HUNTSVILLE, Ala. (Dec. 5, 2017) – A member of the U.S. Army Engineering and Support Center received the Bronze de Fleury Medal during his visit to Savannah, Georgia, Oct. 26.
Derek Pommerenck, who manages projects within the Environmental Program for Huntsville Center’s Ordnance and Explosives Design Center, received the award while attending training at the Savannah District Headquarters.
The de Fleury Medal is named after François-Louis Teissèdre de Fleury, a French engineer who volunteered with the Continental Army during the American Revolutionary War. The Army Engineer Association awards four orders of the award: steel, bronze, silver and gold.
According to the Army Engineer Association, the de Fleury Medal is the “main Engineer Regimental professional excellence award,” and the Bronze Order is presented to those who render “significant service or support to an element of the Engineer Regiment.”
Thomas Woodie, Pommerenck’s former supervisor and the chief of Savannah District’s Reimbursable Programs and Project Management, presented the award to Pommerenck without notice. Pommerenck had served with the Savannah District in various positions from 2009 to 2016, which included a deployment to Afghanistan.
Pommerenck said receiving the award has prompted him to reflect on his diverse career as an Army engineer, both in uniform and as a civilian.
Pommerenck received his commission in 1997 after earning his bachelor’s degree in chemical engineering from Vanderbilt University. Upon his first assignment in Germany with the 535th Engineer Company, he deployed to Albania during NATO’s conflict with Serbia in 1999. Pommerenck was part of the sole engineer component leading the construction effort there.
“I had about 32 guys and there were about 6,000 people there to include two attack helicopter regiments, which, if you’ve never seen 96 helicopters all parked, it’s a sight,” he said. “I built every helipad for it and I built every maintenance stand – everything they needed.”
When Slobodan Milošević signed the Dayton Peace Accord that June, Pommerenck said the mission turned from combat-ready to peacekeeping.
“I was one of the first groups into Kosovo that, when the Serbs changed their border and allowed us to enter as peacekeepers, then that’s where we built Camp Bondsteel,” he said.
Pommerenck’s next assignment was Fort Leonard Wood, Missouri, where he served as the logistics officer with the 3rd Infantry Division’s Engineer Brigade. He deployed with the division in support of Operation Iraqi Freedom during the Army’s initial invasion into Iraq in March 2003. While deployed, he served as the senior engineer adviser to the assistant division commander.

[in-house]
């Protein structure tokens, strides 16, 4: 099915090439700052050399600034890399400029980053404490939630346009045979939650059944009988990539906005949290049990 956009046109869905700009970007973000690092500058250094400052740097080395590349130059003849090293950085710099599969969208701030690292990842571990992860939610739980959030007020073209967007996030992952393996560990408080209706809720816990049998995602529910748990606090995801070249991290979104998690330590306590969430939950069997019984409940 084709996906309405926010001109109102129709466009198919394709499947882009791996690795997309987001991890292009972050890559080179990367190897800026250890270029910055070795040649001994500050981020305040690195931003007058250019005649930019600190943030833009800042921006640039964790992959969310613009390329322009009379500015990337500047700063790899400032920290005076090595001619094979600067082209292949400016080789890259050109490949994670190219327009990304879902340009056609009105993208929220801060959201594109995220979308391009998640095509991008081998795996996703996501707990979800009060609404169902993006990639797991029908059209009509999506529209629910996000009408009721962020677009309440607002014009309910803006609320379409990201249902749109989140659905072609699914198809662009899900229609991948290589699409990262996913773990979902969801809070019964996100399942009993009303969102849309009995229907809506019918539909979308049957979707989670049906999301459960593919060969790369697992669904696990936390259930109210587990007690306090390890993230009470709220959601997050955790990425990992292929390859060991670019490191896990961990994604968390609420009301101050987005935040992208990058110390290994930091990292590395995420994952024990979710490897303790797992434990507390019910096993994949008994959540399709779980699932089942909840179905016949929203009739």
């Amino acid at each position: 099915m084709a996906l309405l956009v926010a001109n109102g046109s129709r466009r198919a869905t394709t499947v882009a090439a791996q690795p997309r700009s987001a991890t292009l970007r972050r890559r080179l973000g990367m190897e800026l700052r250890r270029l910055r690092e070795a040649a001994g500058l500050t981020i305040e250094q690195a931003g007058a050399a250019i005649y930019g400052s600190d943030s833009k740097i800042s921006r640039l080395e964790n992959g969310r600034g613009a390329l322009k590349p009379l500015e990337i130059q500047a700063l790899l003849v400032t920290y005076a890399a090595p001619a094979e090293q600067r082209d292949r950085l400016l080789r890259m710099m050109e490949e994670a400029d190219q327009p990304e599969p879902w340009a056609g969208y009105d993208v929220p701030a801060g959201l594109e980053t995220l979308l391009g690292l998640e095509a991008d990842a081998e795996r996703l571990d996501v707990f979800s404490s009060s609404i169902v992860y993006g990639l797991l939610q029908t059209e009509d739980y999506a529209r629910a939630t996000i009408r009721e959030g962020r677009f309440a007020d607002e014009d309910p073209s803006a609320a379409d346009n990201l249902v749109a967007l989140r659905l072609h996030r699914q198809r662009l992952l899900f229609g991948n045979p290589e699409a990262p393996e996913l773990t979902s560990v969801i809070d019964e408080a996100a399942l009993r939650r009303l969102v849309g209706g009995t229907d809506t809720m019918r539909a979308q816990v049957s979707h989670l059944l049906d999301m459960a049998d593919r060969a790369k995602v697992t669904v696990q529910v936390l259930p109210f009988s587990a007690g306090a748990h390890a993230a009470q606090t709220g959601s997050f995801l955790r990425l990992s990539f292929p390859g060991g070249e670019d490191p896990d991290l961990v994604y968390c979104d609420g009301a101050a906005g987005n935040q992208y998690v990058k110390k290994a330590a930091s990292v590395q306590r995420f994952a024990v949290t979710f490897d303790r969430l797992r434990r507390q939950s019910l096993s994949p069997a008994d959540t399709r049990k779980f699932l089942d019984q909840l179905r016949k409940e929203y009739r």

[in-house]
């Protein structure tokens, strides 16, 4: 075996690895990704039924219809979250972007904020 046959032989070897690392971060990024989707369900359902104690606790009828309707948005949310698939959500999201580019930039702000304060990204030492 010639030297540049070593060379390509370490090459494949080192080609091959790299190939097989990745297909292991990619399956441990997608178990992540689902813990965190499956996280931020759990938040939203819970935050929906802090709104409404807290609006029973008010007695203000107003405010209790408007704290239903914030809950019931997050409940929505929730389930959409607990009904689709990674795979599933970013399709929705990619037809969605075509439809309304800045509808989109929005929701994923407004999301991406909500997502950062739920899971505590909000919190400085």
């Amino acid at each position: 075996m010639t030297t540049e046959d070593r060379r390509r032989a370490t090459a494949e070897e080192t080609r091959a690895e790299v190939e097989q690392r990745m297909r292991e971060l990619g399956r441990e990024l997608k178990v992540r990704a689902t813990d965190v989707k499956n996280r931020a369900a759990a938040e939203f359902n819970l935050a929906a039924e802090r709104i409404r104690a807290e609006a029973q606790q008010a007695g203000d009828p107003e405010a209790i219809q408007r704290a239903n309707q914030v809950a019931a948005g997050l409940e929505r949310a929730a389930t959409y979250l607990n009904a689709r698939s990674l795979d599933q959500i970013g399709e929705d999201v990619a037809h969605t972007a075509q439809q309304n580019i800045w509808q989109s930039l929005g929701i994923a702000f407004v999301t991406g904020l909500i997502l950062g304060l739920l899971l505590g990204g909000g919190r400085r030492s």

“The invasion of Iraq was a big engineer mission for us,” said Pommerenck. “I got to see it from the planning stage to the execution, and that’s very rare. It doesn’t happen that often that, for one, the U.S. invades another country and, two, that there’s a huge engineering situation there where we had to breach the border obstacles.”
A remnant of the Gulf War, this 15-kilometer-wide array of border obstacles included minefields, anti-tank ditches and electrified wire along the Kuwait border. Pommerenck’s unit successfully engineered the plan to make way for the passage of two divisions.
“And once we got to Baghdad, the power was off,” he added. “We had to figure out all the Soviet-designed power plants and get them running. And they hadn’t been maintained for about 40 or 50 years.”
In May 2004, Pommerenck made the transition to civilian life. He moved to Savannah where he spent several years in the private construction industry. After several years as a business owner, he accepted a position with the Corps of Engineers’ Savannah District with Military Programs, Project Management Directorate.
In 2010, he deployed for a third time – this time to Afghanistan – to manage the U.S. Forces-Afghanistan Military Construction Program. His 15-month tour included overseeing a $5 billion construction effort.
When Pommerenck redeployed, he stayed with the Savannah District but physically moved to Redstone Arsenal where he took on the role of senior project manager. There, he managed the largest environmental restoration contract in the Army until 2016, when he accepted a position with Huntsville Center’s Ordnance and Explosives Directorate to manage environmental remediation programs.
It was during environmental training at the Savannah District Headquarters when Pommerenck received the surprise from Woodie and members of the chain of command.
“They just walked in the room and gave me the award – I had no idea,” he said.
“It’s an honor for sure,” he added. “A lot of people don’t take time to look back and reflect on what they’ve done. You get so used to your day-to-day activities, and it’s given me a chance to kind of look back and reflect on some of the great things I’ve done and the great people I’ve worked with.”